Thirteen Hallows: Incredibly dark

The Thirteen HallowsThe Thirteen HallowsThirteen Hallows by Michael Scott and Colette Freedman

I don’t generally read urban fantasy, but this one looked too good to ignore. Thirteen Hallows is an incredibly dark, urban, mystery/suspense novel based on the legend of the thirteen hallows, which I had never heard about before I read this book. The hallows fill the book with an interesting and appealing history that may inspire readers to research these legendary objects on their own.

Thirteen Hallows is told from multiple points of view and while some of these perspectives are done better than others, switching perspectives helps keep this fast-paced book fresh without overly exhausting the reader with the nearly constant action. That being said, Thirteen Hallows is almost overflowing with bad guys, who are so purely evil that their chapters are almost unbelievable. Furthermore, this overflow of evil gives the book an overall hopeless feel; it’s hard to believe that good could ever triumph as the evil has limitless resources to further its goals.

Thirteen Hallows doesn’t focus intensely on characterization. Instead, it is more driven by plot and action. The characters always seem to be running, and rarely are there any confrontations. The nearly constant chases give the book a rootless feel. While the English setting could have been interesting and revitalizing to the book, it whirled by so quickly I rarely had time to enjoy or absorb it. All these chases contribute to the weak characterization as well. While the two main protagonists, Owen and Sarah, are enjoyable to follow, they spend so much time running that the readers really don’t get a feel for who they are without all the drama surrounding them. They seem to have no history — just their present situation. Furthermore, as mentioned above, the evil characters seem are so incredibly evil, they are almost completely unbelievable.

The incompetence of the police is also a flaw in Thirteen Hallows. There were numerous situations where the police could have lifted fingerprints or taken other evidence and discredited their suspicions, but they almost never did. Instead they assumed almost everything and acted on those assumptions. Reading about these inept police procedures became exhausting, when simple fingerprinting or more research into the situation would have cleared up nearly everything and could have cut the overall drama in half.

Thirteen Hallows is filled with plenty of blood and torture as well as sex. While the sex isn’t graphic, the violence often is, and readers should be aware of that. The book builds into a quick, yet satisfying end which clearly sets up the reader for the second book in the series.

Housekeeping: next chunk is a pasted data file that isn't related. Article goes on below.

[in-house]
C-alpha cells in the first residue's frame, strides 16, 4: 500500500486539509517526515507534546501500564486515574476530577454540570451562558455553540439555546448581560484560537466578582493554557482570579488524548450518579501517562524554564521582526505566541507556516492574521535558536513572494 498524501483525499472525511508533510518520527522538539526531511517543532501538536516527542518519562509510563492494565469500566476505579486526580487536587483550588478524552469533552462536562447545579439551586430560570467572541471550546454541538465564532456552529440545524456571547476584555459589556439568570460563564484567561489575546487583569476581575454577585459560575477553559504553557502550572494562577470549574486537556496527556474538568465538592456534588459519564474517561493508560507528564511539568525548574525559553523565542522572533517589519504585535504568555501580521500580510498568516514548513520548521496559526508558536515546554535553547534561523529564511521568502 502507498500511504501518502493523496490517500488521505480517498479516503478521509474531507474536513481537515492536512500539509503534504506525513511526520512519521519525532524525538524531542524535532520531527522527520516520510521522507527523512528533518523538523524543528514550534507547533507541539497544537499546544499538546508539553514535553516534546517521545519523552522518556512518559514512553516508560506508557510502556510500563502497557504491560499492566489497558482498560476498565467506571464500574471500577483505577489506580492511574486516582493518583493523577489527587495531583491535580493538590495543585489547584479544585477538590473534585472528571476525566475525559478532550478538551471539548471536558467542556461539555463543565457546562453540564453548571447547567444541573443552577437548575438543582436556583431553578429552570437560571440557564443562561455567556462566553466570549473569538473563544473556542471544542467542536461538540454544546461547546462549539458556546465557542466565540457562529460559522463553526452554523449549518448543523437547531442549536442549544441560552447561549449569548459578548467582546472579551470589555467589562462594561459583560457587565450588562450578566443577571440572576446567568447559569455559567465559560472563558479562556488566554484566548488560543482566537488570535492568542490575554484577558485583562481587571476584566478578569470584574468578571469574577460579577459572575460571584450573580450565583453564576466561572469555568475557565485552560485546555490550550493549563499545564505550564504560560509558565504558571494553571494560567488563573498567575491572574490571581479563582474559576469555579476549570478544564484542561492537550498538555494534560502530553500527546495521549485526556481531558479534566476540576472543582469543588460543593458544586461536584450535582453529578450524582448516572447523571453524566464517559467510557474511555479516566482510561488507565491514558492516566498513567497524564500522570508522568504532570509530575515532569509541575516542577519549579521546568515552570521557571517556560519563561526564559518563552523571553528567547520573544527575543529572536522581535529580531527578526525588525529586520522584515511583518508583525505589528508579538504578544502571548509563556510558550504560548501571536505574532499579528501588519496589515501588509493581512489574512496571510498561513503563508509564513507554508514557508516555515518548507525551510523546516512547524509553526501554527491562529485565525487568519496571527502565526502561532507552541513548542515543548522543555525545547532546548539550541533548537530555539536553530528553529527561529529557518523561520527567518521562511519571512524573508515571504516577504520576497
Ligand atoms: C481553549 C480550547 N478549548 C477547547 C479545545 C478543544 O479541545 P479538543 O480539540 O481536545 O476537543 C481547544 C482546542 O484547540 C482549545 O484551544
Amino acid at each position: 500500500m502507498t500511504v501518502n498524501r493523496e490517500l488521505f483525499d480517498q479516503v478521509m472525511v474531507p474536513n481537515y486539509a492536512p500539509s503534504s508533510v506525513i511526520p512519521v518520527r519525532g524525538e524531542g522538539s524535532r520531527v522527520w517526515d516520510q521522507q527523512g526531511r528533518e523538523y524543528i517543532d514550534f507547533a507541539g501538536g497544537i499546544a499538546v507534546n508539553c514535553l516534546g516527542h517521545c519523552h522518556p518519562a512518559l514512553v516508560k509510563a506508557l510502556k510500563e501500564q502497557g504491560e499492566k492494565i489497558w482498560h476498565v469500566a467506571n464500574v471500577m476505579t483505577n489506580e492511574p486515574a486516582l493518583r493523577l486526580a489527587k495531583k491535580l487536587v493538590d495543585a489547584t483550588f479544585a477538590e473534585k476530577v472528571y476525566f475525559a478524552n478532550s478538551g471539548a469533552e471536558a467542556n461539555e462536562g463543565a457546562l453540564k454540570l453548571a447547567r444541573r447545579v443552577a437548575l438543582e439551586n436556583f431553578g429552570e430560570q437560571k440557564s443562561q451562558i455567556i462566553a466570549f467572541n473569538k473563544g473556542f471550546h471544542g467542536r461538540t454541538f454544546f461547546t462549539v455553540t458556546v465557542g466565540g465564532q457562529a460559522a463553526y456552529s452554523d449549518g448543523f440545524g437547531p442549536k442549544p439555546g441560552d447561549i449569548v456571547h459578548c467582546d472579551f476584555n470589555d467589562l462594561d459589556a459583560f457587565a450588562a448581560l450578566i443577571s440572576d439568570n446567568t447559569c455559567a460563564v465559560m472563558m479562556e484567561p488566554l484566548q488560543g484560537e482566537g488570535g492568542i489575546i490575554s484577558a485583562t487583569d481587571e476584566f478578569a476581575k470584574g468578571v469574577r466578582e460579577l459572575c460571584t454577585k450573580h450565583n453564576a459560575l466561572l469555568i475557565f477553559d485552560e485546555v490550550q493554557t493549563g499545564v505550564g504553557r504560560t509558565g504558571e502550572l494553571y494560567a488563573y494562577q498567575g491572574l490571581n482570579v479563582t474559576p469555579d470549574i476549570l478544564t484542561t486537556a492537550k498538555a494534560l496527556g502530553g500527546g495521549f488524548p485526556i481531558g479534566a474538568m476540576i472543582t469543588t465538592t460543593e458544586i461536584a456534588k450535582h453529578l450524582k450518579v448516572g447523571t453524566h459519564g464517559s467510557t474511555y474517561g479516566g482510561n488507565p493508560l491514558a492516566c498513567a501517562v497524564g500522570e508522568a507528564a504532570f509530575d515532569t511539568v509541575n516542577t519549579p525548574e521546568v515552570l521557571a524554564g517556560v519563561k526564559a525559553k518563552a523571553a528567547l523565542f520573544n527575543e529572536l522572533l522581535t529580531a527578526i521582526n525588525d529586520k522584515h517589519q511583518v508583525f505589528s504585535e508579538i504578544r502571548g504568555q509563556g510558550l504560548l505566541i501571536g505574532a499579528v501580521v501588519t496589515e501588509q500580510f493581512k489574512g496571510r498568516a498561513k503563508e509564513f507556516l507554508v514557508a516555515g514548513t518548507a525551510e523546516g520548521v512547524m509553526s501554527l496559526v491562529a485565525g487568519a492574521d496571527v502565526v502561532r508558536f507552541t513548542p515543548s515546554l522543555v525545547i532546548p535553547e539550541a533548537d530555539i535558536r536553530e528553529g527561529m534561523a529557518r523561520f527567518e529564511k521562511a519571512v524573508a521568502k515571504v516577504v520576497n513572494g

Thirteen Hallows is the start of a new dark urban fantasy series. While it does have problems, there is plenty here for readers to enjoy. Thirteen Hallows is filled with plenty of history, a unique English setting, and two protagonists who are easy to follow through their adventures. The plot is breakneck and absolutely relentless and will probably leave readers on the edge of their seats gasping for breath. For readers who are more plot-focused that character-focused, and not afraid of incredibly dark books, Thirteen Hallows could be quite a hit.

FanLit thanks Sarah Chorn from Bookworm Blues for contributing this guest review.

The Thirteen Hallows — (2011) With Colette Freedman. Publisher: The Hallows. Ancient artifacts imbued with a primal and deadly power. But are they protectors of this world, or the keys to its destruction? A gruesome murder in London reveals a sinister plot to uncover a two-thousand-year-old secret. For decades, the Keepers guarded these Hallows, keeping them safe and hidden and apart from each other. But now the Keepers are being brutally murdered, their prizes stolen, the ancient objects bathed in their blood. Now, only a few remain. With her dying breath, one of the Keepers convinces Sarah Miller, a practical stranger, to deliver her Hallow — a broken sword with devastating powers — to her American nephew, Owen. The duo quickly become suspects in a series of murders as they are chased by both the police and the sadistic Dark Man and his nubile mistress. As Sarah and Owen search for the surviving Keepers, they unravel the deadly secret the Keepers were charged to protect. The mystery leads Sarah and Owen on a cat-and-mouse chase through England and Wales, and history itself, as they discover that the sword may be the only thing standing between the world… and a horror beyond imagining. The Thirteen Hallows is the beginning of a spellbinding new saga, a thrilling tale of ancient magic and modern times by a New York Times bestselling author and an award-winning playwright.

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SARAH CHORN, one of our regular guest reviewers, has been a compulsive reader her whole life, and early on found her reading niche in the fantastic genre of Speculative Fiction. She blames her active imagination for the hobbies that threaten to consume her life. She is a published photographer, world traveler and recent college graduate and mother. Sarah keeps a blog at Bookworm Blues.

View all posts by Sarah Chorn (guest)

One comment

  1. Thanks, Sarah, for an intriguing review. It sounds interesting, but I get irritated with books that have to work the plot on the backs of incompetent cops. Why can’t writers make the individual cop competent but tie their hands because of budget cuts or the politics of their jurisdiction? It’s just a suggestion.

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